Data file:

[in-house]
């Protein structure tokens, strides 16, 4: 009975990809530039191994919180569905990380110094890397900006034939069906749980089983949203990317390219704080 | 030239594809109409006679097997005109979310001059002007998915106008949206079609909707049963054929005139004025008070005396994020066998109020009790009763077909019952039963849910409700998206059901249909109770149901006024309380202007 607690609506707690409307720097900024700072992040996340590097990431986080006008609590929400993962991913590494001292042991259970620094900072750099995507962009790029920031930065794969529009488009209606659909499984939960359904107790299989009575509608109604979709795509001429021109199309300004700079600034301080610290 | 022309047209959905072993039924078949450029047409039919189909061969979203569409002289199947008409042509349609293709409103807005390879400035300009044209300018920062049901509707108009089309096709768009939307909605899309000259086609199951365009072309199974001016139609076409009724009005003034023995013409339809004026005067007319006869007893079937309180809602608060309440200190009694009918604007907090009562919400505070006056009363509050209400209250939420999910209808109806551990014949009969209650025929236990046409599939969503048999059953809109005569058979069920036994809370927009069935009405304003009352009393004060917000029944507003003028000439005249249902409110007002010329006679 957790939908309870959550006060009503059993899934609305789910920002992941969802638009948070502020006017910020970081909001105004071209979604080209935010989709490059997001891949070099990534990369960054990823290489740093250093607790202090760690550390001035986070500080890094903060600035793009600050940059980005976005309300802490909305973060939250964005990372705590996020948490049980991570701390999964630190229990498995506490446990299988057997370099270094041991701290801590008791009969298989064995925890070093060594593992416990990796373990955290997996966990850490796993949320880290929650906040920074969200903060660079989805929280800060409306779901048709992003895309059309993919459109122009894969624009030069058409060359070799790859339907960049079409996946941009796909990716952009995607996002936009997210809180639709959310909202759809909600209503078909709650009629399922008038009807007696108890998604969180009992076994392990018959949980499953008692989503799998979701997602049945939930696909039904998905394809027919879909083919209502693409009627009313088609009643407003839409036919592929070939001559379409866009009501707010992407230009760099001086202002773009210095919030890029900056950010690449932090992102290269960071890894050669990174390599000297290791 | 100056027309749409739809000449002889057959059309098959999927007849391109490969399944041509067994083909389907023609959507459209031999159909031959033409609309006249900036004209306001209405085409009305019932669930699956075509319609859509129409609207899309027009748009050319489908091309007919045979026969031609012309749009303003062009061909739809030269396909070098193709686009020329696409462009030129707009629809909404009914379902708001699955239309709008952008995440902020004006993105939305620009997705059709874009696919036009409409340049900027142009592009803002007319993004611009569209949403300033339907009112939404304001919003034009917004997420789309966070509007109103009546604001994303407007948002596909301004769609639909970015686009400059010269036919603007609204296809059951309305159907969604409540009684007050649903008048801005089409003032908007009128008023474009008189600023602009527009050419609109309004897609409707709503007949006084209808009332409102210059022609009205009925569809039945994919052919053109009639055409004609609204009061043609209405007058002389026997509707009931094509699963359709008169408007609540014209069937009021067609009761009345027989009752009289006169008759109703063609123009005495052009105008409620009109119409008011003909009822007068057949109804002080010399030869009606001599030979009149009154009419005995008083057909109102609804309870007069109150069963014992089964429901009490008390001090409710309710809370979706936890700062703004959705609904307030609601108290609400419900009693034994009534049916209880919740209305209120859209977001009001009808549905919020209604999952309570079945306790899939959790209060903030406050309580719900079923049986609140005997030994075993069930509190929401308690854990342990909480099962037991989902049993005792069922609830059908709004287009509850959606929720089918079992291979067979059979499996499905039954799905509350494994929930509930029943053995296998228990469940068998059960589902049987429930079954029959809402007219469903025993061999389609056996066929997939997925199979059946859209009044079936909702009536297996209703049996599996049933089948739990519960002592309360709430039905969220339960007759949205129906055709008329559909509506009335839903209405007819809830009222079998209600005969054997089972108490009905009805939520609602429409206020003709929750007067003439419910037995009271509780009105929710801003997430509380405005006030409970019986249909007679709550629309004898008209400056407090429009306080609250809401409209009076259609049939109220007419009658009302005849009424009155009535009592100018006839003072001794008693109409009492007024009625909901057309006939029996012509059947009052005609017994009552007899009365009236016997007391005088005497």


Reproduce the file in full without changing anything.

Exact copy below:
[in-house]
């Protein structure tokens, strides 16, 4: 009975990809530039191994919180569905990380110094890397900006034939069906749980089983949203990317390219704080 | 030239594809109409006679097997005109979310001059002007998915106008949206079609909707049963054929005139004025008070005396994020066998109020009790009763077909019952039963849910409700998206059901249909109770149901006024309380202007 607690609506707690409307720097900024700072992040996340590097990431986080006008609590929400993962991913590494001292042991259970620094900072750099995507962009790029920031930065794969529009488009209606659909499984939960359904107790299989009575509608109604979709795509001429021109199309300004700079600034301080610290 | 022309047209959905072993039924078949450029047409039919189909061969979203569409002289199947008409042509349609293709409103807005390879400035300009044209300018920062049901509707108009089309096709768009939307909605899309000259086609199951365009072309199974001016139609076409009724009005003034023995013409339809004026005067007319006869007893079937309180809602608060309440200190009694009918604007907090009562919400505070006056009363509050209400209250939420999910209808109806551990014949009969209650025929236990046409599939969503048999059953809109005569058979069920036994809370927009069935009405304003009352009393004060917000029944507003003028000439005249249902409110007002010329006679 957790939908309870959550006060009503059993899934609305789910920002992941969802638009948070502020006017910020970081909001105004071209979604080209935010989709490059997001891949070099990534990369960054990823290489740093250093607790202090760690550390001035986070500080890094903060600035793009600050940059980005976005309300802490909305973060939250964005990372705590996020948490049980991570701390999964630190229990498995506490446990299988057997370099270094041991701290801590008791009969298989064995925890070093060594593992416990990796373990955290997996966990850490796993949320880290929650906040920074969200903060660079989805929280800060409306779901048709992003895309059309993919459109122009894969624009030069058409060359070799790859339907960049079409996946941009796909990716952009995607996002936009997210809180639709959310909202759809909600209503078909709650009629399922008038009807007696108890998604969180009992076994392990018959949980499953008692989503799998979701997602049945939930696909039904998905394809027919879909083919209502693409009627009313088609009643407003839409036919592929070939001559379409866009009501707010992407230009760099001086202002773009210095919030890029900056950010690449932090992102290269960071890894050669990174390599000297290791 | 100056027309749409739809000449002889057959059309098959999927007849391109490969399944041509067994083909389907023609959507459209031999159909031959033409609309006249900036004209306001209405085409009305019932669930699956075509319609859509129409609207899309027009748009050319489908091309007919045979026969031609012309749009303003062009061909739809030269396909070098193709686009020329696409462009030129707009629809909404009914379902708001699955239309709008952008995440902020004006993105939305620009997705059709874009696919036009409409340049900027142009592009803002007319993004611009569209949403300033339907009112939404304001919003034009917004997420789309966070509007109103009546604001994303407007948002596909301004769609639909970015686009400059010269036919603007609204296809059951309305159907969604409540009684007050649903008048801005089409003032908007009128008023474009008189600023602009527009050419609109309004897609409707709503007949006084209808009332409102210059022609009205009925569809039945994919052919053109009639055409004609609204009061043609209405007058002389026997509707009931094509699963359709008169408007609540014209069937009021067609009761009345027989009752009289006169008759109703063609123009005495052009105008409620009109119409008011003909009822007068057949109804002080010399030869009606001599030979009149009154009419005995008083057909109102609804309870007069109150069963014992089964429901009490008390001090409710309710809370979706936890700062703004959705609904307030609601108290609400419900009693034994009534049916209880919740209305209120859209977001009001009808549905919020209604999952309570079945306790899939959790209060903030406050309580719900079923049986609140005997030994075993069930509190929401308690854990342990909480099962037991989902049993005792069922609830059908709004287009509850959606929720089918079992291979067979059979499996499905039954799905509350494994929930509930029943053995296998228990469940068998059960589902049987429930079954029959809402007219469903025993061999389609056996066929997939997925199979059946859209009044079936909702009536297996209703049996599996049933089948739990519960002592309360709430039905969220339960007759949205129906055709008329559909509506009335839903209405007819809830009222079998209600005969054997089972108490009905009805939520609602429409206020003709929750007067003439419910037995009271509780009105929710801003997430509380405005006030409970019986249909007679709550629309004898008209400056407090429009306080609250809401409209009076259609049939109220007419009658009302005849009424009155009535009592100018006839003072001794008693109409009492007024009625909901057309006939029996012509059947009052005609017994009552007899009365009236016997007391005088005497």